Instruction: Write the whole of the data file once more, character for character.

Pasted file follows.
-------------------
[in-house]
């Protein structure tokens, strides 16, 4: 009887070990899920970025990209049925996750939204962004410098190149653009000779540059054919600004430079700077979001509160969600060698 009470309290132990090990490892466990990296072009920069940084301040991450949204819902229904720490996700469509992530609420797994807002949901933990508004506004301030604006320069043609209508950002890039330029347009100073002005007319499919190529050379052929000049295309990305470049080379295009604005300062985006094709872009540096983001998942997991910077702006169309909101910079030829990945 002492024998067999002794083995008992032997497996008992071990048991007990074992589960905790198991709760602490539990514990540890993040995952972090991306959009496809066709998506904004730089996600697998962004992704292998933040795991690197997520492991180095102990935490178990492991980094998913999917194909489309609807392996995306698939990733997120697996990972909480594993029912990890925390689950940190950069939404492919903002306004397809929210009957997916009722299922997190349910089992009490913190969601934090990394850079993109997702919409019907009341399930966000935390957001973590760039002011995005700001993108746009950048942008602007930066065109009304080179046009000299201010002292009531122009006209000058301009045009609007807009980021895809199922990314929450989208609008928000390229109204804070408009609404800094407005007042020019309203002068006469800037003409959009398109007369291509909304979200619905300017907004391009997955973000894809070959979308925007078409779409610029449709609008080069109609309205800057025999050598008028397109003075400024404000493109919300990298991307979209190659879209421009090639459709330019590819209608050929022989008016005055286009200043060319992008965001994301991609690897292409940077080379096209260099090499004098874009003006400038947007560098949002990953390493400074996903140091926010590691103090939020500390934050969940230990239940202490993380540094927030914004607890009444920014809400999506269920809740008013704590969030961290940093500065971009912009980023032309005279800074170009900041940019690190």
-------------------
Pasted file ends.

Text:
[in-house]
């Protein structure tokens, strides 16, 4: 009887070990899920970025990209049925996750939204962004410098190149653009000779540059054919600004430079700077979001509160969600060698 009470309290132990090990490892466990990296072009920069940084301040991450949204819902229904720490996700469509992530609420797994807002949901933990508004506004301030604006320069043609209508950002890039330029347009100073002005007319499919190529050379052929000049295309990305470049080379295009604005300062985006094709872009540096983001998942997991910077702006169309909101910079030829990945 002492024998067999002794083995008992032997497996008992071990048991007990074992589960905790198991709760602490539990514990540890993040995952972090991306959009496809066709998506904004730089996600697998962004992704292998933040795991690197997520492991180095102990935490178990492991980094998913999917194909489309609807392996995306698939990733997120697996990972909480594993029912990890925390689950940190950069939404492919903002306004397809929210009957997916009722299922997190349910089992009490913190969601934090990394850079993109997702919409019907009341399930966000935390957001973590760039002011995005700001993108746009950048942008602007930066065109009304080179046009000299201010002292009531122009006209000058301009045009609007807009980021895809199922990314929450989208609008928000390229109204804070408009609404800094407005007042020019309203002068006469800037003409959009398109007369291509909304979200619905300017907004391009997955973000894809070959979308925007078409779409610029449709609008080069109609309205800057025999050598008028397109003075400024404000493109919300990298991307979209190659879209421009090639459709330019590819209608050929022989008016005055286009200043060319992008965001994301991609690897292409940077080379096209260099090499004098874009003006400038947007560098949002990953390493400074996903140091926010590691103090939020500390934050969940230990239940202490993380540094927030914004607890009444920014809400999506269920809740008013704590969030961290940093500065971009912009980023032309005279800074170009900041940019690190």